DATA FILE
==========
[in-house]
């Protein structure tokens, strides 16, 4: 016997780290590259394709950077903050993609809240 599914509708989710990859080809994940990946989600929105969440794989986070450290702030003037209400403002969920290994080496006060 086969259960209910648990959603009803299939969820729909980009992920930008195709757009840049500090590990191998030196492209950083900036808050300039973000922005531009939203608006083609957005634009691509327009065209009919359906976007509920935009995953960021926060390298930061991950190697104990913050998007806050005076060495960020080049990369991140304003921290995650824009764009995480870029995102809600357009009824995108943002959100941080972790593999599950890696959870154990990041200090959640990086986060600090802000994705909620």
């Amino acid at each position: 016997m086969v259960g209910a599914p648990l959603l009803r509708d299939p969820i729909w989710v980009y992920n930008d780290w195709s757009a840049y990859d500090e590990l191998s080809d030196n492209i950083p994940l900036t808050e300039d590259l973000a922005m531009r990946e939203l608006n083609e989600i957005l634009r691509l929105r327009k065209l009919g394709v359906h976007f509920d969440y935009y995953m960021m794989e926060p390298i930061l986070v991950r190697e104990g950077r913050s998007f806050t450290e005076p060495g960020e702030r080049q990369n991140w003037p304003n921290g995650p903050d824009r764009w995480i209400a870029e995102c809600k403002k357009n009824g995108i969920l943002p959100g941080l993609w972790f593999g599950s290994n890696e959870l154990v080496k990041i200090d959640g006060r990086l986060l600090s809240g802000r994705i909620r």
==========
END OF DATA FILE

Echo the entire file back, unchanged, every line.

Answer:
[in-house]
């Protein structure tokens, strides 16, 4: 016997780290590259394709950077903050993609809240 599914509708989710990859080809994940990946989600929105969440794989986070450290702030003037209400403002969920290994080496006060 086969259960209910648990959603009803299939969820729909980009992920930008195709757009840049500090590990191998030196492209950083900036808050300039973000922005531009939203608006083609957005634009691509327009065209009919359906976007509920935009995953960021926060390298930061991950190697104990913050998007806050005076060495960020080049990369991140304003921290995650824009764009995480870029995102809600357009009824995108943002959100941080972790593999599950890696959870154990990041200090959640990086986060600090802000994705909620």
């Amino acid at each position: 016997m086969v259960g209910a599914p648990l959603l009803r509708d299939p969820i729909w989710v980009y992920n930008d780290w195709s757009a840049y990859d500090e590990l191998s080809d030196n492209i950083p994940l900036t808050e300039d590259l973000a922005m531009r990946e939203l608006n083609e989600i957005l634009r691509l929105r327009k065209l009919g394709v359906h976007f509920d969440y935009y995953m960021m794989e926060p390298i930061l986070v991950r190697e104990g950077r913050s998007f806050t450290e005076p060495g960020e702030r080049q990369n991140w003037p304003n921290g995650p903050d824009r764009w995480i209400a870029e995102c809600k403002k357009n009824g995108i969920l943002p959100g941080l993609w972790f593999g599950s290994n890696e959870l154990v080496k990041i200090d959640g006060r990086l986060l600090s809240g802000r994705i909620r």